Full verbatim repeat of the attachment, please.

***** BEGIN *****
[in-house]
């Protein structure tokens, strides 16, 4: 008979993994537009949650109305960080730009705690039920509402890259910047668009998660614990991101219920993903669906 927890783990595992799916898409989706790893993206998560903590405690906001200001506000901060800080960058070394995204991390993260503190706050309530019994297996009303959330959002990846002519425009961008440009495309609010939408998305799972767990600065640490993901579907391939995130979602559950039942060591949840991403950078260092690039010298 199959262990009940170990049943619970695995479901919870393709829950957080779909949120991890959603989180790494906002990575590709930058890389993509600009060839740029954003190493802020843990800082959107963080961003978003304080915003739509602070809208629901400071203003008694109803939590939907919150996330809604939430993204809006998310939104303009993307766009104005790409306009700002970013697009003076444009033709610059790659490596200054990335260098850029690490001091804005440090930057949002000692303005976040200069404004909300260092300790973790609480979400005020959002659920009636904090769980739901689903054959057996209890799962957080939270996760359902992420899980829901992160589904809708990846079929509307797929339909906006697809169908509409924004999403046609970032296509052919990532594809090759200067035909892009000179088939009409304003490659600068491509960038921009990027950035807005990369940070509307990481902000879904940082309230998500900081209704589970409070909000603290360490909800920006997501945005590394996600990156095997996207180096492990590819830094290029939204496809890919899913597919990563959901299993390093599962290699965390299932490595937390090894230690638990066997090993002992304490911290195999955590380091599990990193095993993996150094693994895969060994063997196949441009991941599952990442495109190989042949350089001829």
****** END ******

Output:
[in-house]
């Protein structure tokens, strides 16, 4: 008979993994537009949650109305960080730009705690039920509402890259910047668009998660614990991101219920993903669906 927890783990595992799916898409989706790893993206998560903590405690906001200001506000901060800080960058070394995204991390993260503190706050309530019994297996009303959330959002990846002519425009961008440009495309609010939408998305799972767990600065640490993901579907391939995130979602559950039942060591949840991403950078260092690039010298 199959262990009940170990049943619970695995479901919870393709829950957080779909949120991890959603989180790494906002990575590709930058890389993509600009060839740029954003190493802020843990800082959107963080961003978003304080915003739509602070809208629901400071203003008694109803939590939907919150996330809604939430993204809006998310939104303009993307766009104005790409306009700002970013697009003076444009033709610059790659490596200054990335260098850029690490001091804005440090930057949002000692303005976040200069404004909300260092300790973790609480979400005020959002659920009636904090769980739901689903054959057996209890799962957080939270996760359902992420899980829901992160589904809708990846079929509307797929339909906006697809169908509409924004999403046609970032296509052919990532594809090759200067035909892009000179088939009409304003490659600068491509960038921009990027950035807005990369940070509307990481902000879904940082309230998500900081209704589970409070909000603290360490909800920006997501945005590394996600990156095997996207180096492990590819830094290029939204496809890919899913597919990563959901299993390093599962290699965390299932490595937390090894230690638990066997090993002992304490911290195999955590380091599990990193095993993996150094693994895969060994063997196949441009991941599952990442495109190989042949350089001829």